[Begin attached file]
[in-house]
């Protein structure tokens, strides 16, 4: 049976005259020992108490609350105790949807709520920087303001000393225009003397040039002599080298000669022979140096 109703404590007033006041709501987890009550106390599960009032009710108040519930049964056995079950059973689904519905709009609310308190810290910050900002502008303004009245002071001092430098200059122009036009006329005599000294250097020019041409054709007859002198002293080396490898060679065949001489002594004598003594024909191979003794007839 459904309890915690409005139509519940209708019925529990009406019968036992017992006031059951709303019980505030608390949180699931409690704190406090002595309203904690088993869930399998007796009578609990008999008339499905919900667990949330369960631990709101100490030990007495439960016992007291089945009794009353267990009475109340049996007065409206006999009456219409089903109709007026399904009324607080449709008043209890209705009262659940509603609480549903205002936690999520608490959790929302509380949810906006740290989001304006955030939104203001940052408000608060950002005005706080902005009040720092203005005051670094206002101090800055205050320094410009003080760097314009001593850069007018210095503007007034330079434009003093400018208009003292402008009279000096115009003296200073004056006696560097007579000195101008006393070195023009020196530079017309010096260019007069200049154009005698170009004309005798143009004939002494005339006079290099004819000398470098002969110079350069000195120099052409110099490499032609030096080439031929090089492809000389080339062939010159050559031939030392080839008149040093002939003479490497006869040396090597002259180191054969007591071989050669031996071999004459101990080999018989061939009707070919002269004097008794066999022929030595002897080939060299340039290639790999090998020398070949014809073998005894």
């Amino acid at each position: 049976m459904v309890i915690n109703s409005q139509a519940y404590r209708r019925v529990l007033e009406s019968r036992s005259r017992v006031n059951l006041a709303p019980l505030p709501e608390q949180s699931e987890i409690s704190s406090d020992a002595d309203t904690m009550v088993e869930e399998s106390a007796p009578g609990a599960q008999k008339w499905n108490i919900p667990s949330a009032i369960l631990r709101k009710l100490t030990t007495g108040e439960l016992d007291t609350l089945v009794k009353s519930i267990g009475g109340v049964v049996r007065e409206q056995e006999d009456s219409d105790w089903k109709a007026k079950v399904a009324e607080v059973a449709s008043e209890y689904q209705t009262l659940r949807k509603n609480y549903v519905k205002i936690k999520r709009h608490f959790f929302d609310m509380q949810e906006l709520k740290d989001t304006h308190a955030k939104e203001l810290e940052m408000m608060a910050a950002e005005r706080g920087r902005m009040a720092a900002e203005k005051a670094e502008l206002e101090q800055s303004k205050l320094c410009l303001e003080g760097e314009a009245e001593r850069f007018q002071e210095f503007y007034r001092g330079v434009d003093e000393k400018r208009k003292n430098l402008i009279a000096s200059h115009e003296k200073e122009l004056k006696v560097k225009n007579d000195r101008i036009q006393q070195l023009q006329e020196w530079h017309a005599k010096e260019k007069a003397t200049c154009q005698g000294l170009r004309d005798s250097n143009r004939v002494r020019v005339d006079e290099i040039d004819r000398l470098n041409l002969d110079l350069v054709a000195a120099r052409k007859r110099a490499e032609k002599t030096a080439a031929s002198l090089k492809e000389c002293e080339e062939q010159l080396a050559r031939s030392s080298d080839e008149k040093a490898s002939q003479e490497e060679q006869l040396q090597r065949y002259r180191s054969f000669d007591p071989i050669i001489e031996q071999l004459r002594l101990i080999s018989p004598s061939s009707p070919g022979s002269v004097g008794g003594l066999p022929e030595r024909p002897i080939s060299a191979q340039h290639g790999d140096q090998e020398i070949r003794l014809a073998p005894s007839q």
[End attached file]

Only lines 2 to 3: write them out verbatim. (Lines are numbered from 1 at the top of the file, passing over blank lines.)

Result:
């Protein structure tokens, strides 16, 4: 049976005259020992108490609350105790949807709520920087303001000393225009003397040039002599080298000669022979140096 109703404590007033006041709501987890009550106390599960009032009710108040519930049964056995079950059973689904519905709009609310308190810290910050900002502008303004009245002071001092430098200059122009036009006329005599000294250097020019041409054709007859002198002293080396490898060679065949001489002594004598003594024909191979003794007839 459904309890915690409005139509519940209708019925529990009406019968036992017992006031059951709303019980505030608390949180699931409690704190406090002595309203904690088993869930399998007796009578609990008999008339499905919900667990949330369960631990709101100490030990007495439960016992007291089945009794009353267990009475109340049996007065409206006999009456219409089903109709007026399904009324607080449709008043209890209705009262659940509603609480549903205002936690999520608490959790929302509380949810906006740290989001304006955030939104203001940052408000608060950002005005706080902005009040720092203005005051670094206002101090800055205050320094410009003080760097314009001593850069007018210095503007007034330079434009003093400018208009003292402008009279000096115009003296200073004056006696560097007579000195101008006393070195023009020196530079017309010096260019007069200049154009005698170009004309005798143009004939002494005339006079290099004819000398470098002969110079350069000195120099052409110099490499032609030096080439031929090089492809000389080339062939010159050559031939030392080839008149040093002939003479490497006869040396090597002259180191054969007591071989050669031996071999004459101990080999018989061939009707070919002269004097008794066999022929030595002897080939060299340039290639790999090998020398070949014809073998005894």
């Amino acid at each position: 049976m459904v309890i915690n109703s409005q139509a519940y404590r209708r019925v529990l007033e009406s019968r036992s005259r017992v006031n059951l006041a709303p019980l505030p709501e608390q949180s699931e987890i409690s704190s406090d020992a002595d309203t904690m009550v088993e869930e399998s106390a007796p009578g609990a599960q008999k008339w499905n108490i919900p667990s949330a009032i369960l631990r709101k009710l100490t030990t007495g108040e439960l016992d007291t609350l089945v009794k009353s519930i267990g009475g109340v049964v049996r007065e409206q056995e006999d009456s219409d105790w089903k109709a007026k079950v399904a009324e607080v059973a449709s008043e209890y689904q209705t009262l659940r949807k509603n609480y549903v519905k205002i936690k999520r709009h608490f959790f929302d609310m509380q949810e906006l709520k740290d989001t304006h308190a955030k939104e203001l810290e940052m408000m608060a910050a950002e005005r706080g920087r902005m009040a720092a900002e203005k005051a670094e502008l206002e101090q800055s303004k205050l320094c410009l303001e003080g760097e314009a009245e001593r850069f007018q002071e210095f503007y007034r001092g330079v434009d003093e000393k400018r208009k003292n430098l402008i009279a000096s200059h115009e003296k200073e122009l004056k006696v560097k225009n007579d000195r101008i036009q006393q070195l023009q006329e020196w530079h017309a005599k010096e260019k007069a003397t200049c154009q005698g000294l170009r004309d005798s250097n143009r004939v002494r020019v005339d006079e290099i040039d004819r000398l470098n041409l002969d110079l350069v054709a000195a120099r052409k007859r110099a490499e032609k002599t030096a080439a031929s002198l090089k492809e000389c002293e080339e062939q010159l080396a050559r031939s030392s080298d080839e008149k040093a490898s002939q003479e490497e060679q006869l040396q090597r065949y002259r180191s054969f000669d007591p071989i050669i001489e031996q071999l004459r002594l101990i080999s018989p004598s061939s009707p070919g022979s002269v004097g008794g003594l066999p022929e030595r024909p002897i080939s060299a191979q340039h290639g790999d140096q090998e020398i070949r003794l014809a073998p005894s007839q």